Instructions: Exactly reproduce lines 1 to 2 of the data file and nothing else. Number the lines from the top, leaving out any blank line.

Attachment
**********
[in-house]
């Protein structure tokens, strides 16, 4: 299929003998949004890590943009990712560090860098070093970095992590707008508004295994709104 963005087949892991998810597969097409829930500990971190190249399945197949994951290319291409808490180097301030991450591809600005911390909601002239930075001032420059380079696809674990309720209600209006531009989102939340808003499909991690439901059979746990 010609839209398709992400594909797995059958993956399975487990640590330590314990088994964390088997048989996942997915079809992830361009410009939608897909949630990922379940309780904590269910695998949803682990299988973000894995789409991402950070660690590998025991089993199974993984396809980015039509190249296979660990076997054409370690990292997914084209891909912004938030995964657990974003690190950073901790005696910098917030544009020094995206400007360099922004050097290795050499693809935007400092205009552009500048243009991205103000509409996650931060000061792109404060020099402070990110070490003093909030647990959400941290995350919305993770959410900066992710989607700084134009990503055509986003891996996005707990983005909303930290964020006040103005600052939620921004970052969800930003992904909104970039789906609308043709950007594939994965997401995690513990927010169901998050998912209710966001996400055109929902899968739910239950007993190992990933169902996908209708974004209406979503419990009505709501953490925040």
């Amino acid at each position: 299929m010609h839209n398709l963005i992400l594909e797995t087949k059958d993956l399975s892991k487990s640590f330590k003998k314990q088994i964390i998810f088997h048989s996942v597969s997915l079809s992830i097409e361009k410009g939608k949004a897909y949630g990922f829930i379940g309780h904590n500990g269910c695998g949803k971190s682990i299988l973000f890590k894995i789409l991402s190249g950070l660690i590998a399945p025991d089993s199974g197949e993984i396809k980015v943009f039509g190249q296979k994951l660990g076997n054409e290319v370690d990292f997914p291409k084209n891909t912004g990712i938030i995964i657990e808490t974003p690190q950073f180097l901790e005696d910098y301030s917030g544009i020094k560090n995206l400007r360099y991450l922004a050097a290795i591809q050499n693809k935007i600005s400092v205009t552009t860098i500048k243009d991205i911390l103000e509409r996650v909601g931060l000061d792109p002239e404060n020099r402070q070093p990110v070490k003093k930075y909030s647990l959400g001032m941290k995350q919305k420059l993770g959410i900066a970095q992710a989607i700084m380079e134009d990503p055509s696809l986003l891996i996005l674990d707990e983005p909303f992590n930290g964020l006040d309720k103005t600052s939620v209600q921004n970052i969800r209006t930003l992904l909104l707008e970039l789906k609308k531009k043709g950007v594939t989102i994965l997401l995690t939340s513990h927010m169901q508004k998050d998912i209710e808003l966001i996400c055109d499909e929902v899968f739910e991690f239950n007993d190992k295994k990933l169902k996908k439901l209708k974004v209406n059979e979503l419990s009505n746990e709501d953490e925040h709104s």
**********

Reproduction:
[in-house]
């Protein structure tokens, strides 16, 4: 299929003998949004890590943009990712560090860098070093970095992590707008508004295994709104 963005087949892991998810597969097409829930500990971190190249399945197949994951290319291409808490180097301030991450591809600005911390909601002239930075001032420059380079696809674990309720209600209006531009989102939340808003499909991690439901059979746990 010609839209398709992400594909797995059958993956399975487990640590330590314990088994964390088997048989996942997915079809992830361009410009939608897909949630990922379940309780904590269910695998949803682990299988973000894995789409991402950070660690590998025991089993199974993984396809980015039509190249296979660990076997054409370690990292997914084209891909912004938030995964657990974003690190950073901790005696910098917030544009020094995206400007360099922004050097290795050499693809935007400092205009552009500048243009991205103000509409996650931060000061792109404060020099402070990110070490003093909030647990959400941290995350919305993770959410900066992710989607700084134009990503055509986003891996996005707990983005909303930290964020006040103005600052939620921004970052969800930003992904909104970039789906609308043709950007594939994965997401995690513990927010169901998050998912209710966001996400055109929902899968739910239950007993190992990933169902996908209708974004209406979503419990009505709501953490925040």